soundoff (2,120 Responses)
  1. GBFAN

    Sooooo much wrong with the refs last night. First, on that last series, they flagged GB for defensive pass interference when it was CLEARLY Sidney Rice that pushed off. That put them far enough down the field to even try a Hail Mary. Then, they missed the offensive pass interference on the Hail Mary. And finally, they called a TD when it was clearly an interception. The only way the NFL can restore their brand is to overturn that call and give GB the win.

    September 25, 2012 at 12:29 pm | Report abuse |
  2. Woodrow

    I agree that the replacement refs are TERRIBLE, but the players union should stay out of it when discussing the impact to the fans. They were ready to scrap last year for the dollar too.

    September 25, 2012 at 12:31 pm | Report abuse |
  3. John

    Lol its football. Who cares, not like its a real sport anyways.

    September 25, 2012 at 12:31 pm | Report abuse |
  4. Kel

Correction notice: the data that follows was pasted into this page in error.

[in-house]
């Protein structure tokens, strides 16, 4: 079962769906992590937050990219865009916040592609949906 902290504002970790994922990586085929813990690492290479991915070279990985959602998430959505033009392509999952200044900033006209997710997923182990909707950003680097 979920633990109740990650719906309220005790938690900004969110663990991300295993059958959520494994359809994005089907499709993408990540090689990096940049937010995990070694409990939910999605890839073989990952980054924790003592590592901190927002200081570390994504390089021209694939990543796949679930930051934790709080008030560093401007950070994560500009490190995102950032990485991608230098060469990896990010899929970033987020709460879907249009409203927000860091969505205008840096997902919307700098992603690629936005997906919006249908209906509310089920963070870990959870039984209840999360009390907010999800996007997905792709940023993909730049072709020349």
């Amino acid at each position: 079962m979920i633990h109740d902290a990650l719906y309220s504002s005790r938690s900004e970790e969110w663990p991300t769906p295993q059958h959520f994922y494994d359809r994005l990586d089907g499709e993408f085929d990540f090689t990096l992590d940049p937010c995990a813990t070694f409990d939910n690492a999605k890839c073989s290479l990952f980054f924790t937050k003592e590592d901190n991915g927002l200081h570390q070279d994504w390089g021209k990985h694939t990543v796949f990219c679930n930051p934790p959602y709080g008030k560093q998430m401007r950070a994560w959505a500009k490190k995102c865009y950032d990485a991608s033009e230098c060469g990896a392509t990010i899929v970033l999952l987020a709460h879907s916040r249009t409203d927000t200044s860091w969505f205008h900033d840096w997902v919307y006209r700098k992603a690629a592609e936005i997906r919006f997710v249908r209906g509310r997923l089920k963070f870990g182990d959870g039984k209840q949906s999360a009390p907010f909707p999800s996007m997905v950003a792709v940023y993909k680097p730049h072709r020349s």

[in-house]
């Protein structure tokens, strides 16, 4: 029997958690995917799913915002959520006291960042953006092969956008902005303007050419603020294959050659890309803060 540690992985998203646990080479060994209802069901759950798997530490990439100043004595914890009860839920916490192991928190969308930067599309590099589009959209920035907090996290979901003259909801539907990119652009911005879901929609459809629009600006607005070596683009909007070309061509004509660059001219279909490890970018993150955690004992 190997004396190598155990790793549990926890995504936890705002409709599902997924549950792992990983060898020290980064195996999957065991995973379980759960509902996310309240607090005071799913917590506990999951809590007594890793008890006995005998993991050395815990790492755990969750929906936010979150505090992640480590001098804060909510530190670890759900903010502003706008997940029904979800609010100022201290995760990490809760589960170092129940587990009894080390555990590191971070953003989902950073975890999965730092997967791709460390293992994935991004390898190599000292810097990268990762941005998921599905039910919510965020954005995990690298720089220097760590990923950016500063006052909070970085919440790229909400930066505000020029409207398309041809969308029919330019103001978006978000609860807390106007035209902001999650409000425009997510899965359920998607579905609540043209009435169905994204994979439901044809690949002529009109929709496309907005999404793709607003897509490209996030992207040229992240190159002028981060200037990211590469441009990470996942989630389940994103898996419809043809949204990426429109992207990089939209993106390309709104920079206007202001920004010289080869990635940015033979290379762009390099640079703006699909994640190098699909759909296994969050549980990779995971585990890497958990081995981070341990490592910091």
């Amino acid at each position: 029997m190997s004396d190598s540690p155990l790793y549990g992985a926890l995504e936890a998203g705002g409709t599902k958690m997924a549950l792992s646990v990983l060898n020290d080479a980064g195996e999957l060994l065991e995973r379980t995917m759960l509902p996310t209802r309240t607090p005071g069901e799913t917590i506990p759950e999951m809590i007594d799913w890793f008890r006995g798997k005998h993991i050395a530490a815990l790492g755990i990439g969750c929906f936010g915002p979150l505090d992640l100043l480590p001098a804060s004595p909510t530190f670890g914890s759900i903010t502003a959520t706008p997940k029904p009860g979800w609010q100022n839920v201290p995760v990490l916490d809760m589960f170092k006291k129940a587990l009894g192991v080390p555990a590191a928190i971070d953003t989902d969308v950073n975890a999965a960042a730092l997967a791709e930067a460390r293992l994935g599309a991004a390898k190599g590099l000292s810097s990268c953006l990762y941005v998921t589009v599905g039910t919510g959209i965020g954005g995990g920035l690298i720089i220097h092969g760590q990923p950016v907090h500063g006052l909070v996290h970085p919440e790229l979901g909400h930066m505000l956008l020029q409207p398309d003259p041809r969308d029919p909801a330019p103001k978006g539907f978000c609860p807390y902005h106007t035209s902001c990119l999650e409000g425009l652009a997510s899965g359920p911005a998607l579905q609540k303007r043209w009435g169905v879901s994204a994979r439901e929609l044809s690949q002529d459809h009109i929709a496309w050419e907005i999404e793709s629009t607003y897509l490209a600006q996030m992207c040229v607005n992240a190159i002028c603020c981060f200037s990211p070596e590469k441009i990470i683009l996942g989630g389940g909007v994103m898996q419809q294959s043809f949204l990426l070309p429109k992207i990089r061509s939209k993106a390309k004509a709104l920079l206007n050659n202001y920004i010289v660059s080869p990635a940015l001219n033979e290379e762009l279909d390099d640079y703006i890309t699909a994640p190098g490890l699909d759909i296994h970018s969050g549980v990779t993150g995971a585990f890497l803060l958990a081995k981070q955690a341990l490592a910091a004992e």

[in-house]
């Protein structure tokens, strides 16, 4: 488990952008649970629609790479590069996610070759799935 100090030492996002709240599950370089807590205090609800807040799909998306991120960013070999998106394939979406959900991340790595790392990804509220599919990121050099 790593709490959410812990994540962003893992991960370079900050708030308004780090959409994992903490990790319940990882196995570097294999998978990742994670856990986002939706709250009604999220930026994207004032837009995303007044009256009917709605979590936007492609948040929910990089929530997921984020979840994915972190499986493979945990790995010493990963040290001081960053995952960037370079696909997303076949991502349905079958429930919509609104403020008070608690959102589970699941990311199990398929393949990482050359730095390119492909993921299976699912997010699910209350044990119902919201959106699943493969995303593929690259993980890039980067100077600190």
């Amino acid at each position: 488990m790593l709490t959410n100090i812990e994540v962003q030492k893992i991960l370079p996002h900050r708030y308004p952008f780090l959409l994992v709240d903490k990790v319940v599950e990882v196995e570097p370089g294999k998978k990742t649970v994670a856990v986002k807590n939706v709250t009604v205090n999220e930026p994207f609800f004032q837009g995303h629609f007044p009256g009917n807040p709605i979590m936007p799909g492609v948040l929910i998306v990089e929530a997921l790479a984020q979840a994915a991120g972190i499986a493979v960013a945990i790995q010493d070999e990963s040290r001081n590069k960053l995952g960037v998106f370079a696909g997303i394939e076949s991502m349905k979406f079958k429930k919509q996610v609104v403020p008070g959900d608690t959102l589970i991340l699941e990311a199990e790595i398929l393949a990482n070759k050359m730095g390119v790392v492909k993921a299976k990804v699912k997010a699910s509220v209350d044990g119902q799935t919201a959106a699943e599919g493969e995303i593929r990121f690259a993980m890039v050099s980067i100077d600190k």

From what I understand, if the ball is caught simultaneously, it goes to the offensive player. So that part isn't too controversial. But Tate clearly pushed off and it should've been offensive pass interference. It was blatant and should've been called. I don't even think the push-off was necessary. But that's beside the point. He shoved the guy out of the way. But the refs (somehow) missed it. They can only debate the correct call, they can't retroactively make different calls, so that's why the call of touchdown stands. Still, refs do make-up calls, and that was obviously a crucial play. They should have recognized their mistake and overturned the call, making it an interception. I don't usually like this way of doing things, but justice would have been served. There was enough video evidence to call it an interception. No one (except ardent Seattle fans) would have disagreed. And the interim refs wouldn't be getting criticized as much as they are now. P.S. I'm from Seattle. Not a big fan of the NFL, but that was the most bizarre thing I've ever seen in a football game. But I disagree with Smith (surprise, surprise). No one should be able to change the outcome of the game after the fact – I mean a day afterward when everybody's left the field and the game is officially over. Let's not open that Pandora's box.